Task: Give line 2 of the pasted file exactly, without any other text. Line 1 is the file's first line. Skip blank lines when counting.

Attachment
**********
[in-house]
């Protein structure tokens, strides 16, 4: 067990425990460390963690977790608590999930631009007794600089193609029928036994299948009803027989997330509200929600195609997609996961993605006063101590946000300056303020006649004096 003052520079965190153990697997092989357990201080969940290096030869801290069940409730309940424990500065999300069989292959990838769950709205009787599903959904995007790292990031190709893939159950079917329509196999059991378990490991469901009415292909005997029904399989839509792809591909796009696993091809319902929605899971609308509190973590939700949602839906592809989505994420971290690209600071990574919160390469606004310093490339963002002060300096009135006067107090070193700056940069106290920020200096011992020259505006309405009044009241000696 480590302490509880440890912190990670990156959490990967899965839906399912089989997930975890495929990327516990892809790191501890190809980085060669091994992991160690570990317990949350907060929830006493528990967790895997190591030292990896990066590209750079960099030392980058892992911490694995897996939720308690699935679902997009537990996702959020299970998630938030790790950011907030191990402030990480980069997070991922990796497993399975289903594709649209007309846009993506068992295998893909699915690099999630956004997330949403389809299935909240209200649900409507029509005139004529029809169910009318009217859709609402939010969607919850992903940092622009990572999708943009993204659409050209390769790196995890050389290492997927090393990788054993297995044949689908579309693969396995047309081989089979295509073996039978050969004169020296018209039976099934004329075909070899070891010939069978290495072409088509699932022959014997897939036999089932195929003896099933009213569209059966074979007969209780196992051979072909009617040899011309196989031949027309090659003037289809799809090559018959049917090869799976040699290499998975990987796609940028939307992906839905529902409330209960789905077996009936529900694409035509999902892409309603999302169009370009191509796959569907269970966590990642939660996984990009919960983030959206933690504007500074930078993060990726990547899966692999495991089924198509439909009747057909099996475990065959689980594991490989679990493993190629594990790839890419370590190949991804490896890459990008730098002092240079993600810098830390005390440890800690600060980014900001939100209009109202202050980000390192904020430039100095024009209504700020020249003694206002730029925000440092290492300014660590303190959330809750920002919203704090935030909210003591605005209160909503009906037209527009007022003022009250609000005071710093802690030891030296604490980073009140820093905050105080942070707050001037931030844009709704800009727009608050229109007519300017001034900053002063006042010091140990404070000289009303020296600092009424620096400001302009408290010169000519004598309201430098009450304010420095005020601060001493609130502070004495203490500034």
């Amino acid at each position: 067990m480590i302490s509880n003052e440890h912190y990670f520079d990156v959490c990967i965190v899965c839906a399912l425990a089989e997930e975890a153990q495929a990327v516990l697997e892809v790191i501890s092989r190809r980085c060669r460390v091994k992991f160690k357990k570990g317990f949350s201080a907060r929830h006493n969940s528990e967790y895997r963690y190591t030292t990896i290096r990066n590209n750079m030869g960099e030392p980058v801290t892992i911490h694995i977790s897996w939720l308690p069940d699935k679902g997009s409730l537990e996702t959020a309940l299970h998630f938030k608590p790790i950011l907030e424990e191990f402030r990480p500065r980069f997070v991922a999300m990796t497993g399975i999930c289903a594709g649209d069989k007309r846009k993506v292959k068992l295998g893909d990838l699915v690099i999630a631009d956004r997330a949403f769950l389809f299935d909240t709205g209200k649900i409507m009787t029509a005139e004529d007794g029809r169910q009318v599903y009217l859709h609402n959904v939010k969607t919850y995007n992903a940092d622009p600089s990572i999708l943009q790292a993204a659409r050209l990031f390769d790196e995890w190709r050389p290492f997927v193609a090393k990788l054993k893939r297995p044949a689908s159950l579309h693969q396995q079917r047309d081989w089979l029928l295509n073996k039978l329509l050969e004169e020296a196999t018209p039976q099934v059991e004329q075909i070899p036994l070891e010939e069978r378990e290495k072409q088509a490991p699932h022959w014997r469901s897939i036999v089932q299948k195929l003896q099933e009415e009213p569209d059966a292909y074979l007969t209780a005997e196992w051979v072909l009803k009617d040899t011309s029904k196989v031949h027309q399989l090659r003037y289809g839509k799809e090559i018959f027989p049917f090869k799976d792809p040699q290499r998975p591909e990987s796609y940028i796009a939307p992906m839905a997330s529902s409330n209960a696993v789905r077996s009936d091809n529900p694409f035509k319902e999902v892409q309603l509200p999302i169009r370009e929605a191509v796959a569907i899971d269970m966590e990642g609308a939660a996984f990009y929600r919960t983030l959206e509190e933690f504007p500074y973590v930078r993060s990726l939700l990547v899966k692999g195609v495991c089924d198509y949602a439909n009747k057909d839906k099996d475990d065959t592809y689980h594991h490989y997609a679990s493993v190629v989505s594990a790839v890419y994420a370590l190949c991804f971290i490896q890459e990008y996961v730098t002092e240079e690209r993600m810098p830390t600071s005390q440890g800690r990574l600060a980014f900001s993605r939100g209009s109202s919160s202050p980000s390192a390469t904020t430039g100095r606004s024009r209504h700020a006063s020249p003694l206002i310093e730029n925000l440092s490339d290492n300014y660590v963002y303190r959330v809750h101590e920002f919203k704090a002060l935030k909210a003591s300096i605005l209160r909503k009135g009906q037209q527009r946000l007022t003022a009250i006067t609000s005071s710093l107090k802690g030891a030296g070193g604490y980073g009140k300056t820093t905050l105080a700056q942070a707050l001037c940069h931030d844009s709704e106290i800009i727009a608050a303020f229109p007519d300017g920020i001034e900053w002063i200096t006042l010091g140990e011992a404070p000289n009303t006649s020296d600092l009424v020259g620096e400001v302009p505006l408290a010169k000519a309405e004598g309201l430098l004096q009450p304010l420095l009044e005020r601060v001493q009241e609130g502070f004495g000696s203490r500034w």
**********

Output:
């Protein structure tokens, strides 16, 4: 067990425990460390963690977790608590999930631009007794600089193609029928036994299948009803027989997330509200929600195609997609996961993605006063101590946000300056303020006649004096 003052520079965190153990697997092989357990201080969940290096030869801290069940409730309940424990500065999300069989292959990838769950709205009787599903959904995007790292990031190709893939159950079917329509196999059991378990490991469901009415292909005997029904399989839509792809591909796009696993091809319902929605899971609308509190973590939700949602839906592809989505994420971290690209600071990574919160390469606004310093490339963002002060300096009135006067107090070193700056940069106290920020200096011992020259505006309405009044009241000696 480590302490509880440890912190990670990156959490990967899965839906399912089989997930975890495929990327516990892809790191501890190809980085060669091994992991160690570990317990949350907060929830006493528990967790895997190591030292990896990066590209750079960099030392980058892992911490694995897996939720308690699935679902997009537990996702959020299970998630938030790790950011907030191990402030990480980069997070991922990796497993399975289903594709649209007309846009993506068992295998893909699915690099999630956004997330949403389809299935909240209200649900409507029509005139004529029809169910009318009217859709609402939010969607919850992903940092622009990572999708943009993204659409050209390769790196995890050389290492997927090393990788054993297995044949689908579309693969396995047309081989089979295509073996039978050969004169020296018209039976099934004329075909070899070891010939069978290495072409088509699932022959014997897939036999089932195929003896099933009213569209059966074979007969209780196992051979072909009617040899011309196989031949027309090659003037289809799809090559018959049917090869799976040699290499998975990987796609940028939307992906839905529902409330209960789905077996009936529900694409035509999902892409309603999302169009370009191509796959569907269970966590990642939660996984990009919960983030959206933690504007500074930078993060990726990547899966692999495991089924198509439909009747057909099996475990065959689980594991490989679990493993190629594990790839890419370590190949991804490896890459990008730098002092240079993600810098830390005390440890800690600060980014900001939100209009109202202050980000390192904020430039100095024009209504700020020249003694206002730029925000440092290492300014660590303190959330809750920002919203704090935030909210003591605005209160909503009906037209527009007022003022009250609000005071710093802690030891030296604490980073009140820093905050105080942070707050001037931030844009709704800009727009608050229109007519300017001034900053002063006042010091140990404070000289009303020296600092009424620096400001302009408290010169000519004598309201430098009450304010420095005020601060001493609130502070004495203490500034």